Capturing Canines

Believe me, I have big, bold plans for world travel. I want to go everywhere, and take pictures of every nook and cranny of the cities I visit. I want to photograph old cathedrals, large, snow-capped mountains, old bookshops in city plazas, and beaches that go on for days. And I will. I promise.


In the meantime, I’m going to photograph the things around me. And for some reason, I’m surrounded by canines (it’s fine, I’m 100% okay with this). Austin is one of the most dog-friendly cities in America. Thanks to the tireless efforts of Austin Pets Alive and Austin Animal Center (among other organizations), the Lone Star Capitol has been No-Kill for almost 5 years, setting precedent for other large, metropolitan areas.

Between my canine-friendly workplace and Scout’s large network of puppy pals, I’ve got a lot of pooches to choose from. This is Doctor Puggles (he’s a dentist). He’s also really attentive to the word “cheese,” which makes him a perfect model. And just look at that bowtie!


These dudes are coworkers, drinking buddies, and best of friends. I like a lot of things about this picture, but from a technical standpoint, I’m conflicted about the use of the flash. On the one hand (paw?), it would have probably been better to improve the backlighting, or increase the ISO. On the other, ISO increases noise and blur, particularly when you’re shooting two wiggly, tail-wagging targets.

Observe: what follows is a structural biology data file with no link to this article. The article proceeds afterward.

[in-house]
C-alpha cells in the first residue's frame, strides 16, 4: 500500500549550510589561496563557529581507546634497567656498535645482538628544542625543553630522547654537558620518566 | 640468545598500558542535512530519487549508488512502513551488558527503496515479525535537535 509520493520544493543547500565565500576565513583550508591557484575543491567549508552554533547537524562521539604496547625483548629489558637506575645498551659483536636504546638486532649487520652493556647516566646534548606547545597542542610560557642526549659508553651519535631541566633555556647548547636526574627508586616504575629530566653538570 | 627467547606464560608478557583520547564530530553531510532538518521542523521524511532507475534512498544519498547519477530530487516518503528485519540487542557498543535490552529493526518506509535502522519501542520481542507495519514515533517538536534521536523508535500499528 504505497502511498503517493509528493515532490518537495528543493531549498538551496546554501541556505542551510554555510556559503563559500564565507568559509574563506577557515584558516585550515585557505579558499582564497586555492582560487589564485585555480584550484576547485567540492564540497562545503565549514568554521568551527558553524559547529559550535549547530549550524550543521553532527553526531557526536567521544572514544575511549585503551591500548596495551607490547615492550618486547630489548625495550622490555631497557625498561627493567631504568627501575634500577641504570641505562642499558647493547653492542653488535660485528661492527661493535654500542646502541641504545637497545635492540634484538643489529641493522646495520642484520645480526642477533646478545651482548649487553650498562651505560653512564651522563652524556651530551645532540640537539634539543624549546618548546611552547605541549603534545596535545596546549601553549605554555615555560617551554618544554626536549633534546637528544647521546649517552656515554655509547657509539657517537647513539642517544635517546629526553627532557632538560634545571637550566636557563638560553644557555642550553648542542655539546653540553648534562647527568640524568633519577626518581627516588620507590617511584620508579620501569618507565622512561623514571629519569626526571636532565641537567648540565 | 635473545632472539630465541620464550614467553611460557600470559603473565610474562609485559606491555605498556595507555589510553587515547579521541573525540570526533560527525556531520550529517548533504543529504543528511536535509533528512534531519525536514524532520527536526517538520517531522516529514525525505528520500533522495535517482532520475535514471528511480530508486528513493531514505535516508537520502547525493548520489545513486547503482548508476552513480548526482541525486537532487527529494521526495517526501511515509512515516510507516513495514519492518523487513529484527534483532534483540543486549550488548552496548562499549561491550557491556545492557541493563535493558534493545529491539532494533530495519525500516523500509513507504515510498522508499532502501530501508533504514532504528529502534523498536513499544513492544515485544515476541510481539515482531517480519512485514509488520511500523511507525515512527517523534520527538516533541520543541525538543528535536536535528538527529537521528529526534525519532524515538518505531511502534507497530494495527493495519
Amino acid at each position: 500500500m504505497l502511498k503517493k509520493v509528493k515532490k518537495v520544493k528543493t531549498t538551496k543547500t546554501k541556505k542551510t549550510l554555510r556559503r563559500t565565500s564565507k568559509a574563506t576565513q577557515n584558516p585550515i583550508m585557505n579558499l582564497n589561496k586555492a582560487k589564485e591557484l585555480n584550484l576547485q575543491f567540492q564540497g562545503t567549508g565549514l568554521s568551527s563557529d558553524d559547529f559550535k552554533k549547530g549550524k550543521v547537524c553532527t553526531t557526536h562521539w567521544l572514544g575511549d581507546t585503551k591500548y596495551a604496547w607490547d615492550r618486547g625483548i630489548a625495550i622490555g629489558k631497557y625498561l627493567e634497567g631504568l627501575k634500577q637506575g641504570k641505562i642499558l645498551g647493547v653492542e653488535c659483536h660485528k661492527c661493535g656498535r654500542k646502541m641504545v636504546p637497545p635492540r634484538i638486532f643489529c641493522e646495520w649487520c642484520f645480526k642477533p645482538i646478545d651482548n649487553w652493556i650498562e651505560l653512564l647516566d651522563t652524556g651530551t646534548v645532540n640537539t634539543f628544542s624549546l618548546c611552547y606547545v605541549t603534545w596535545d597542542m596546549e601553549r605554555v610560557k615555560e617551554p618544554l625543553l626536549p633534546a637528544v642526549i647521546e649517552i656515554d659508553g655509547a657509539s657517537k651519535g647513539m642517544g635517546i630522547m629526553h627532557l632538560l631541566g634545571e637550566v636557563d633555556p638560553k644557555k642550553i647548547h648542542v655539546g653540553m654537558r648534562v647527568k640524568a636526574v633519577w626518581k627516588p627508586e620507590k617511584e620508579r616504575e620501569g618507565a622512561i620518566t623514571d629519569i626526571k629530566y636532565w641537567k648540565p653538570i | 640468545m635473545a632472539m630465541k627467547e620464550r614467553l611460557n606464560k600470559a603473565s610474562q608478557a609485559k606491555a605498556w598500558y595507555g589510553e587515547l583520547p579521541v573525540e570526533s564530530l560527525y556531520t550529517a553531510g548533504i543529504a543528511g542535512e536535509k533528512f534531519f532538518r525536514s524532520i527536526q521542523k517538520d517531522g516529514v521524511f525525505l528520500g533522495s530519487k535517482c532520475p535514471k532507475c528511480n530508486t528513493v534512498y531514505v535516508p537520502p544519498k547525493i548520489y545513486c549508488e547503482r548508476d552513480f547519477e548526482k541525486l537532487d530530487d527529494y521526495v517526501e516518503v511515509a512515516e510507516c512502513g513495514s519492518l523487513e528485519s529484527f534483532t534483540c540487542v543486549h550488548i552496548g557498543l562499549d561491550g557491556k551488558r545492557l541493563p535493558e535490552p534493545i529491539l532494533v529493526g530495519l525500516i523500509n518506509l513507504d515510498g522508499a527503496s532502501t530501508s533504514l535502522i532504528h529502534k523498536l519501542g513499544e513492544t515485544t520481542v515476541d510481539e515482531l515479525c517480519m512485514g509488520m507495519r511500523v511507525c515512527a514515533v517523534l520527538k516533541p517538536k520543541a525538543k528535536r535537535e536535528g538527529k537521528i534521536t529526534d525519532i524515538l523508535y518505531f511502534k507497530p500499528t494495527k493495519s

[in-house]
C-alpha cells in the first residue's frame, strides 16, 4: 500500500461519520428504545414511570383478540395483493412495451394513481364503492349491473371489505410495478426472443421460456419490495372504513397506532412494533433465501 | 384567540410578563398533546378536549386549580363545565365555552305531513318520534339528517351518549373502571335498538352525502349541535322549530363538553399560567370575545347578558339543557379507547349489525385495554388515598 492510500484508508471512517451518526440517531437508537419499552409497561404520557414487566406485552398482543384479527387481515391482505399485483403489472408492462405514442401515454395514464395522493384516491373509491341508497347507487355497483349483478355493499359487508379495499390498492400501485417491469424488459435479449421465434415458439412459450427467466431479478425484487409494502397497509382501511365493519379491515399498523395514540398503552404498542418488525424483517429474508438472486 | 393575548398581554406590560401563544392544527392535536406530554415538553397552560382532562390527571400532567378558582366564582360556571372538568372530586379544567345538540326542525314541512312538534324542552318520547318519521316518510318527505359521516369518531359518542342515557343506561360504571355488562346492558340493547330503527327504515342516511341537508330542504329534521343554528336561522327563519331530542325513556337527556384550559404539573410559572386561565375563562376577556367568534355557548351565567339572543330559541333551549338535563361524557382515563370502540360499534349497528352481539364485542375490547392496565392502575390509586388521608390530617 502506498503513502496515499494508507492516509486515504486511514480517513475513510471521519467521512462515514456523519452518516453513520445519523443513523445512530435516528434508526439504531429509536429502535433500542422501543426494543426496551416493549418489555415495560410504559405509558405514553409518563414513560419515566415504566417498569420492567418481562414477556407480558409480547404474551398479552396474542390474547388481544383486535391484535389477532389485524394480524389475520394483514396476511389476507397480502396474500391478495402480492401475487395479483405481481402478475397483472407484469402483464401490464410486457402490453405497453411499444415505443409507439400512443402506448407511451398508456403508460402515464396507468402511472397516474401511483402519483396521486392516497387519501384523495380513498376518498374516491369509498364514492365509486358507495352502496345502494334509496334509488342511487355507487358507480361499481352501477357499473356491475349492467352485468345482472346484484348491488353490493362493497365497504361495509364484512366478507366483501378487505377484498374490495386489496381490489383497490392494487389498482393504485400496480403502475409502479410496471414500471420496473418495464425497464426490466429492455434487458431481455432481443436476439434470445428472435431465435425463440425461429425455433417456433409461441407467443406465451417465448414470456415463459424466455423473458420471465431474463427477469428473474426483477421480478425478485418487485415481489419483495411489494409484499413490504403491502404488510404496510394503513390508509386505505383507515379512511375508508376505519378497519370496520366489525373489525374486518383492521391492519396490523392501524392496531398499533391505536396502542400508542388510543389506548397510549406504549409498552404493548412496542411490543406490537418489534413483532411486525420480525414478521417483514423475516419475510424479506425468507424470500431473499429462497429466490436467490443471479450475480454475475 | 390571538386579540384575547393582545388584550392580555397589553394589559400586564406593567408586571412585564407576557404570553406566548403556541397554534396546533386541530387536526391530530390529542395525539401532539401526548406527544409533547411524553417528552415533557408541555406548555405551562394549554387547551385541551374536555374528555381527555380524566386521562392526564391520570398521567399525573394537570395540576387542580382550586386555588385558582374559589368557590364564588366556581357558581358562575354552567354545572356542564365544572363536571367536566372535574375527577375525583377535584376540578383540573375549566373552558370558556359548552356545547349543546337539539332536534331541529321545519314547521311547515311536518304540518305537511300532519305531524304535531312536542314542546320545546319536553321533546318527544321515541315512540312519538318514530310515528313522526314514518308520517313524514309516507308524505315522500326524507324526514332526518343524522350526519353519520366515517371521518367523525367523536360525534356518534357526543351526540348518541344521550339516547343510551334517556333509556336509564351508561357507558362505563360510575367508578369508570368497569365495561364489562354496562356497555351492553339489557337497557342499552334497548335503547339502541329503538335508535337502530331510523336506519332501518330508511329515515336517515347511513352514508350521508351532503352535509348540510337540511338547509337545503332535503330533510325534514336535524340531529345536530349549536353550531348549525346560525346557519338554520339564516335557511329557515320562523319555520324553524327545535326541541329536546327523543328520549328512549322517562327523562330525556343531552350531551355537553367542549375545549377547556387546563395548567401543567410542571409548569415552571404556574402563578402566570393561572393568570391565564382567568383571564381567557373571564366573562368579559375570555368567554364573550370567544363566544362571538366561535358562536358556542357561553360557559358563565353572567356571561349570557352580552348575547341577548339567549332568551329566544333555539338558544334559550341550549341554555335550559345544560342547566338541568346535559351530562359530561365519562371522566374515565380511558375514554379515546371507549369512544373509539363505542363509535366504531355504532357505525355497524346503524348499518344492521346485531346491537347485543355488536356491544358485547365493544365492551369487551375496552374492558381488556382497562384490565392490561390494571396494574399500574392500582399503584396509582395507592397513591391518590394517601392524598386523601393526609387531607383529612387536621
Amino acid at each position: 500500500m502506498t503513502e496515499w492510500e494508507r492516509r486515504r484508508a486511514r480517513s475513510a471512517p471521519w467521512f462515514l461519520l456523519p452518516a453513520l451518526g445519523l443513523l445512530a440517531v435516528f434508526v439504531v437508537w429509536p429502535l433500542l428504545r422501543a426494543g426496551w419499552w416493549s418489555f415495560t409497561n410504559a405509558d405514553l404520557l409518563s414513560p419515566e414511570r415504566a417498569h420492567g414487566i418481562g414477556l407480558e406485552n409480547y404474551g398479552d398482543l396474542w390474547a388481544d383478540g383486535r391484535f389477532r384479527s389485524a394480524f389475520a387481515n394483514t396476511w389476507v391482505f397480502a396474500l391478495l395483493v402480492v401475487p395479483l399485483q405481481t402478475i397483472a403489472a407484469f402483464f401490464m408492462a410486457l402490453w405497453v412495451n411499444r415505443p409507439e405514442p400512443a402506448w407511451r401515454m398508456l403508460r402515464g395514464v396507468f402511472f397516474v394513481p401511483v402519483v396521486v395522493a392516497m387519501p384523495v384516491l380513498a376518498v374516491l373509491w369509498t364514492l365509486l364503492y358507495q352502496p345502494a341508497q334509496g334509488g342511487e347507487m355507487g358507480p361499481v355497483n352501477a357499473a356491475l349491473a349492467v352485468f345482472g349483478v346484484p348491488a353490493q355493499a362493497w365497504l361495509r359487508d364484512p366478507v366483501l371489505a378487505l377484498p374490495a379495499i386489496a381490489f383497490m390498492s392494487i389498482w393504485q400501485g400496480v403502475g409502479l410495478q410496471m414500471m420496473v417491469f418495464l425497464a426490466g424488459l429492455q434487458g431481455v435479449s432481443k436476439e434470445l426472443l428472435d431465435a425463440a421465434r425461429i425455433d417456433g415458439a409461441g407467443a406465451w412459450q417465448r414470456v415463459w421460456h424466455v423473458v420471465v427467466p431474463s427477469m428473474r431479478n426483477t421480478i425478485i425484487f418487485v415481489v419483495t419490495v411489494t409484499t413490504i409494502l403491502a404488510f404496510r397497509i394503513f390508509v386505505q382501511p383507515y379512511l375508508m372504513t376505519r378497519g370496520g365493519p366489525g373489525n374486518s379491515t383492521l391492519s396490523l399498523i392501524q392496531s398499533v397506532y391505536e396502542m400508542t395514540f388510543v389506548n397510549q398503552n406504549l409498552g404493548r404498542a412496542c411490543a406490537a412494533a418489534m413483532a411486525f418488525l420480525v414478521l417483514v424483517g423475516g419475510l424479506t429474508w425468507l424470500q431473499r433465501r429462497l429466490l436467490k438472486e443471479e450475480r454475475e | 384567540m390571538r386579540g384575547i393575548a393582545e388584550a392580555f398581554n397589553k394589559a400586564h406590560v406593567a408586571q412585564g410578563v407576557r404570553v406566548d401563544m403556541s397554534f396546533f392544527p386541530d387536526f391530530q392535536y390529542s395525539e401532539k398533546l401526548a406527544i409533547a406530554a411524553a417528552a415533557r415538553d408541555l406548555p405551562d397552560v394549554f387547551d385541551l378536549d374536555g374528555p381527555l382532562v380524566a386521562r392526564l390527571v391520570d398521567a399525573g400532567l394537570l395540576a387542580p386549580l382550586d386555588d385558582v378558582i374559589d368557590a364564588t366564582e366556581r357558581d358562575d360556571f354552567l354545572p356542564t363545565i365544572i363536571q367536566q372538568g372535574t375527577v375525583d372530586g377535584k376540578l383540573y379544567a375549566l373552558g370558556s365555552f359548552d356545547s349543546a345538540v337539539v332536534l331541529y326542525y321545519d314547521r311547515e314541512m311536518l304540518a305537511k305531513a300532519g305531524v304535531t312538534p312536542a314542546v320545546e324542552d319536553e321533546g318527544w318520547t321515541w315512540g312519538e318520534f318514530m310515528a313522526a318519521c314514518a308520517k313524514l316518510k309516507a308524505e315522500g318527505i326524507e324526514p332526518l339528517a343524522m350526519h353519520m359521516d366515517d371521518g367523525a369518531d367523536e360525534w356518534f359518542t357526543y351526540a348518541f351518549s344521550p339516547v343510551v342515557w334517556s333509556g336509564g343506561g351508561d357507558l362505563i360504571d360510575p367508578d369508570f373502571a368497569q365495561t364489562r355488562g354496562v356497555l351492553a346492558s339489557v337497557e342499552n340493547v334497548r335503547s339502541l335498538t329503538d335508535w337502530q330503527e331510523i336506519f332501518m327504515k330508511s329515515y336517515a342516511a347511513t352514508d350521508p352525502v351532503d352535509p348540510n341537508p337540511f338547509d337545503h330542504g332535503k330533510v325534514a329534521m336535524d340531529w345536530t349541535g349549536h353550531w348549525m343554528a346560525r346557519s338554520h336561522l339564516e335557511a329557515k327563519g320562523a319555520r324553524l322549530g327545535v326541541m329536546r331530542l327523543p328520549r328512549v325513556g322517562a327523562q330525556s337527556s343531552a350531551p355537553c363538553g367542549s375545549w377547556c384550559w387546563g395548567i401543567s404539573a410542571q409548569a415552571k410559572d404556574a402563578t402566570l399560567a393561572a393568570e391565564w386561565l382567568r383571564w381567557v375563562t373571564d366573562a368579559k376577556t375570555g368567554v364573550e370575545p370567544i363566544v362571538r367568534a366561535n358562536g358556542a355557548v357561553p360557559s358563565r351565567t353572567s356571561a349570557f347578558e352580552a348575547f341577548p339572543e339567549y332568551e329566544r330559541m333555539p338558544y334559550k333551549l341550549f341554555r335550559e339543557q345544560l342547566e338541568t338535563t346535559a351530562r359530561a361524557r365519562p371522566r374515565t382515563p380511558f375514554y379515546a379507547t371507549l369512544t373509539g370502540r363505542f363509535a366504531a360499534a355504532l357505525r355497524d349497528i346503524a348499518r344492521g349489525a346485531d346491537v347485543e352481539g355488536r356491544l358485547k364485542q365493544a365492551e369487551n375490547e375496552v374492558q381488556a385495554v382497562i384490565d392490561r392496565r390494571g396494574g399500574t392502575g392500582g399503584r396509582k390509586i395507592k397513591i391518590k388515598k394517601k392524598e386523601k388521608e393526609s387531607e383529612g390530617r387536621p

Pet photography is interesting. It’s so much different than photographing humans or landscape, because there are lots of moving parts that are out of your control. You have to anticipate the dog’s next move before photographing them, and you really don’t have any control over what they’ll do. In a way, you have to use that to your advantage. Get on their level, explore the world from where they see it. Snap a shot of them when they think you’re not looking.


Or, hey, maybe all you need to do is take a nap.


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